In the future, expect denser designs with greater complexities, meaning the EDA tools will become even more evolved and relied on in the semiconductor and PCB industries.
EDA is a software industry that works closely with semiconductor and PCB manufacturers. Industries using embedded systems, mechatronics, and photonics are also now relying heavily on EDA tools. These tools are widely used by vertical technology users like aerospace, automotive, biomedical, telecommunication, cyber security, machine learning, cloud computing, consumer, edge computing, the internet of things, and automation.
Essentially, EDA tools have become a must for the development, automation, and testing of electronic systems design whether these systems are semiconductor chips, multi-chip modules, or printed circuit boards.
How EDA works
EDA tools are an integral part of the infrastructure for designing and developing electronic systems. They’re typically used for:
Simulation: Simulation tools input a description of a proposed circuit and predict its behavior before implementation. The description is done with the help of a standard hardware description language, such as VHDL or Verilog.
The simulation tools model the circuit behavior of individual components in different conditions and predict how they would behave when integrated into a circuit. Based on the operation of the components, these tools predict the overall function of the circuit design while detecting possible flaws.
For heavily packed designs, like graphic processors or NPUs, simulation tools might also require hardware assistance. Such tools are useful for logic simulation, transistor-level simulation, Technology CAD, and hardware emulation.
Design: Design tools input the proposed circuit function, supporting its implementation by assembling the circuit components. These tools are useful in automating circuit production and validating the designs before production. They typically interconnect elements on the logical and physical levels.
The interconnection of circuit elements at the logical level is logical synthesis. This can involve high-level synthesis where the HDL is converted to the register transfer level.
Additionally, design tools are used for the physical layout or actual place and route of components on a silicon wafer or circuit board. They can also provide customized layouts using an interactive process with the circuit designer.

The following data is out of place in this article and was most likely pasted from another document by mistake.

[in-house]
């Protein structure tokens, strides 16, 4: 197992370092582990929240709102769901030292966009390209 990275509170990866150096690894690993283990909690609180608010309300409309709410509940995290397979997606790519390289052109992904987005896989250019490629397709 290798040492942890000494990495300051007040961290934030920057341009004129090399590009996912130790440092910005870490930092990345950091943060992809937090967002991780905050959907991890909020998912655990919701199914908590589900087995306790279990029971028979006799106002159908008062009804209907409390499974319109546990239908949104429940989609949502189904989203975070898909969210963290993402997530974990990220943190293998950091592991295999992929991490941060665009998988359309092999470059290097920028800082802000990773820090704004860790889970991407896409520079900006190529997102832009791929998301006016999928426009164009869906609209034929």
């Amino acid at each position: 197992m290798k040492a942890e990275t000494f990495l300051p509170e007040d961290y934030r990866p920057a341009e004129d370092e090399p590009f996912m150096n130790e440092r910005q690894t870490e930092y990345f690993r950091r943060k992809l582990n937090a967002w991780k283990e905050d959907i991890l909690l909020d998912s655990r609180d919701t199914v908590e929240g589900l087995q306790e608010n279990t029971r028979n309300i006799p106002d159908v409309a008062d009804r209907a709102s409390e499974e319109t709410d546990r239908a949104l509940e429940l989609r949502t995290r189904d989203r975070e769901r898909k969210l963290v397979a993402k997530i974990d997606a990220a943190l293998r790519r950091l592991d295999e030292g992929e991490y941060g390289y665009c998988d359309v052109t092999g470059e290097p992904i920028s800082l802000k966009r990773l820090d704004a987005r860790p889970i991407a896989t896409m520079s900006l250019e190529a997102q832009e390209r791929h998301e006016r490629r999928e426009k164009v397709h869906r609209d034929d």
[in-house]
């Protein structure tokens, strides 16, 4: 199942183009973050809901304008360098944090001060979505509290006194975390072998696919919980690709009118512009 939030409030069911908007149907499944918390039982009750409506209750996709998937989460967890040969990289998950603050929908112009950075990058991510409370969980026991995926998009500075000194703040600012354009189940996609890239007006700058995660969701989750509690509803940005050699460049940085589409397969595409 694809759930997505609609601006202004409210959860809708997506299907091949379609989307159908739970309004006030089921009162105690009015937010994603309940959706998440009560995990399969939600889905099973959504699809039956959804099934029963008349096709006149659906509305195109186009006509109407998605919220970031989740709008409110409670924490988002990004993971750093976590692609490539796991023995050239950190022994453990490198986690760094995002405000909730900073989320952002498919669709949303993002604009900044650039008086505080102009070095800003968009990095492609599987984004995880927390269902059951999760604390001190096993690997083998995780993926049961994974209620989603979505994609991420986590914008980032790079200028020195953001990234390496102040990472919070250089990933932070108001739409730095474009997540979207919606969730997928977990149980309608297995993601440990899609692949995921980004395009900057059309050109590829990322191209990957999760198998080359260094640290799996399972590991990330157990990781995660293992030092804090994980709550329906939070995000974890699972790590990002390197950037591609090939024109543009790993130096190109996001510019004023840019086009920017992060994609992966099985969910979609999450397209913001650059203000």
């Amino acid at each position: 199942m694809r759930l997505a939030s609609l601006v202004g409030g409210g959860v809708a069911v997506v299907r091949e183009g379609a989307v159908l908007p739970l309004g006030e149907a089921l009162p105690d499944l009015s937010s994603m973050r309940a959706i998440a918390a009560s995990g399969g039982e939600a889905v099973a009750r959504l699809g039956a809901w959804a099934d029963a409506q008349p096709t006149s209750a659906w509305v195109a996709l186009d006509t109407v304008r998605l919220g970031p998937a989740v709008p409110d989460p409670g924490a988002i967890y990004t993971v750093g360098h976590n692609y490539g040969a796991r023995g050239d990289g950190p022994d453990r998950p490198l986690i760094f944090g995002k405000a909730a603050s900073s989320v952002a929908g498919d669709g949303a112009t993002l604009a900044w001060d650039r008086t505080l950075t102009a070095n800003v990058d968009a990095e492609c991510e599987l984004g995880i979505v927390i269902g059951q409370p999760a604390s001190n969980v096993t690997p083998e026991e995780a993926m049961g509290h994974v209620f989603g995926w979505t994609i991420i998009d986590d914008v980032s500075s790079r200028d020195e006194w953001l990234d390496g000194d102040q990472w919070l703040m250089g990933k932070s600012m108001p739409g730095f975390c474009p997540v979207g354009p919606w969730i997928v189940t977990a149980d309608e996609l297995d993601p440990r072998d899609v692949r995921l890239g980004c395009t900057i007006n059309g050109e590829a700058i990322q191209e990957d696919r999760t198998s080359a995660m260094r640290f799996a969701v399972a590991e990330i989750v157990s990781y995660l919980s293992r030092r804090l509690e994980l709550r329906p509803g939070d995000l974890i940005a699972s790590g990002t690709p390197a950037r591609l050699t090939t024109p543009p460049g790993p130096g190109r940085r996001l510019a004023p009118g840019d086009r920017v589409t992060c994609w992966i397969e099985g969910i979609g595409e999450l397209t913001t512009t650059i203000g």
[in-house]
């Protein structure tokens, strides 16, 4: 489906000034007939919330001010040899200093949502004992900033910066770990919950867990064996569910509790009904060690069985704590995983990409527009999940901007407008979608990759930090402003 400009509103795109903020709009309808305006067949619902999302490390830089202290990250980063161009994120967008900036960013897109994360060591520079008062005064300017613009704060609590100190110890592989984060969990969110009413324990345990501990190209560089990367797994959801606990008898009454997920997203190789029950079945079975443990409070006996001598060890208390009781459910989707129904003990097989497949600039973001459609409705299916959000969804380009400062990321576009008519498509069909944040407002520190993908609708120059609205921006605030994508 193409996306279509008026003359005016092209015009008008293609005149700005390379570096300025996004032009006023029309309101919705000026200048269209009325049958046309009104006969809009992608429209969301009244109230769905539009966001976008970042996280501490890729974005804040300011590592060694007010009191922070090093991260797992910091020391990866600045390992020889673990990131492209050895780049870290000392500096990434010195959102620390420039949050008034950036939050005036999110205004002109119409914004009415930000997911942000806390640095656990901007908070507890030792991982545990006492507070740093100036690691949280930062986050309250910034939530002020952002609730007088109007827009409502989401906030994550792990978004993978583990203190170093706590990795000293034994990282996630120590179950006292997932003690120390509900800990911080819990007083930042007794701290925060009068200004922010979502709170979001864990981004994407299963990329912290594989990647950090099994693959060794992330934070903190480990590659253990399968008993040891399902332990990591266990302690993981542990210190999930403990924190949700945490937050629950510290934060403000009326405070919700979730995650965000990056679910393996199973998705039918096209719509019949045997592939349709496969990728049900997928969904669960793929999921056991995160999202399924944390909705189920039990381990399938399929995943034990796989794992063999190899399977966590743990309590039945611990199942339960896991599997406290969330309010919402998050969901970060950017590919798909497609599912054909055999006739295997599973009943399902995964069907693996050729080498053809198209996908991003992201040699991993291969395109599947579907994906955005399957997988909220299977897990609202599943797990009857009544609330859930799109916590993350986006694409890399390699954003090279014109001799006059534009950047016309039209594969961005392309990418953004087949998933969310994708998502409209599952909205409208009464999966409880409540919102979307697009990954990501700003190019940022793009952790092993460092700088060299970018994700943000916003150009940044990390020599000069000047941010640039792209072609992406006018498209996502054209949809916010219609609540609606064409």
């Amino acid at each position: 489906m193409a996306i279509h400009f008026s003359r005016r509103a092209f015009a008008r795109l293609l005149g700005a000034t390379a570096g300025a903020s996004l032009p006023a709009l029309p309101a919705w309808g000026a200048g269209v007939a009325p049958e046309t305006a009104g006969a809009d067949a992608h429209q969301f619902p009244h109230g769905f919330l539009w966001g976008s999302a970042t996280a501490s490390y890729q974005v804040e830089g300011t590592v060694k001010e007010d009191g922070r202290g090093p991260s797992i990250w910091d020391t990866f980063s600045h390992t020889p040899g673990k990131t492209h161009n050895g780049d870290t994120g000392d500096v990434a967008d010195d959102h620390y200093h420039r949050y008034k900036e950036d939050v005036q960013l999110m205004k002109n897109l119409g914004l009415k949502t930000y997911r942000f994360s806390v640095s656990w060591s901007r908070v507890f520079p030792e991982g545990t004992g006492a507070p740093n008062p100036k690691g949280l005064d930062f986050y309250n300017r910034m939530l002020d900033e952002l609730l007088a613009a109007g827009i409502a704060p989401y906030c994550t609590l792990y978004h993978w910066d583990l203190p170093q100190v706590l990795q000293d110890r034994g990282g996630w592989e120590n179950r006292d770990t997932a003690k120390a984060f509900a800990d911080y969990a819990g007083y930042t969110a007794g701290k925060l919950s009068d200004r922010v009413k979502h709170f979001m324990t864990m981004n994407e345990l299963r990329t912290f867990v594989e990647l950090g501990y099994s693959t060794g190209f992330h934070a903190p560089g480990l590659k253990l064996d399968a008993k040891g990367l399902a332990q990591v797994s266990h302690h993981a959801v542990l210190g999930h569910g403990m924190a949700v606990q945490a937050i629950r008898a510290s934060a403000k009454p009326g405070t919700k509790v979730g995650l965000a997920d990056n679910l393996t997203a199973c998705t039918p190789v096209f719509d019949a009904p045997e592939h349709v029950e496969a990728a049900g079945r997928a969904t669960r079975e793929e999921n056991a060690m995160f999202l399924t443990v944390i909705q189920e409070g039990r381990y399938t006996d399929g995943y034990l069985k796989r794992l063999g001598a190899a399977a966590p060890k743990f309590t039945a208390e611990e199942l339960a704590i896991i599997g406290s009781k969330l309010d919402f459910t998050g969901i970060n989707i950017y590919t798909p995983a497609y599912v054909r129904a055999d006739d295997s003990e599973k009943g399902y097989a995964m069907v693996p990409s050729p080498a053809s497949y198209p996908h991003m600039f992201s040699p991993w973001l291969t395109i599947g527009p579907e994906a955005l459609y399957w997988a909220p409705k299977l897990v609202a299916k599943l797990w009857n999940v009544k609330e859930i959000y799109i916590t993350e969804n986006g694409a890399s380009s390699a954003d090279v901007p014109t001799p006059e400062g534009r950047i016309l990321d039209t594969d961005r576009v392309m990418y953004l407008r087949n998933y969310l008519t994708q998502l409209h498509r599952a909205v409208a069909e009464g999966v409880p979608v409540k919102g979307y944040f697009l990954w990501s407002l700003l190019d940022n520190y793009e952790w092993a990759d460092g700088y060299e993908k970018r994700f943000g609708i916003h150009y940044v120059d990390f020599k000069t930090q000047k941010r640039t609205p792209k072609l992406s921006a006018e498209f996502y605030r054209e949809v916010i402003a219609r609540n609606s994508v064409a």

Analysis and verification: Verification tools examine designs at the logical or physical level to find any faults and ensure performance. These tools can be used for physical verification, model checking, functional verification, equivalence checking, static timing analysis, and CDC checking.
Because of the complexity of VLSI designs, the verification often involves tens of thousands of rules.
- During the physical verification, interconnected geometrics are examined to ensure they’re placed according to the manufacturing requirements of the foundry.
- During the functional verification, the simulation compares what’s expected with the actual behavior of the circuit design.
- During the equivalence checking, the behavior of a circuit design is verified algorithmically without any input simulation.
EDA tools are also used for Mask Data Preparation during manufacturing semiconductor chips and post-production functional safety analysis.
The role of EDA tools is significant because they’re involved throughout the lifecycle of a chip or circuit, from planning, designing, implementing, manufacturing, and testing.
Top EDA tools
Some of the top EDA tools used in PCB design and manufacturing include Eagle, KiCAD, Multisim, LibrePCB, gEDA, Fritzing, Pulsonic, Altium, OrCAD, Upverter, EasyEDA, Pathwave Advanced Design System, Pcb-rnd, QUCS, Electric, and Xcircuit.
Some of the top EDA tools used in chip design and development include Primetime, Innovus, Calibre, Pathwave, Magic, IDesignSpec, IVerifySpec, Active-HDL, Visula, Electric VLSI Design System, Xilinx Vivado, SmartSim, and Verilator.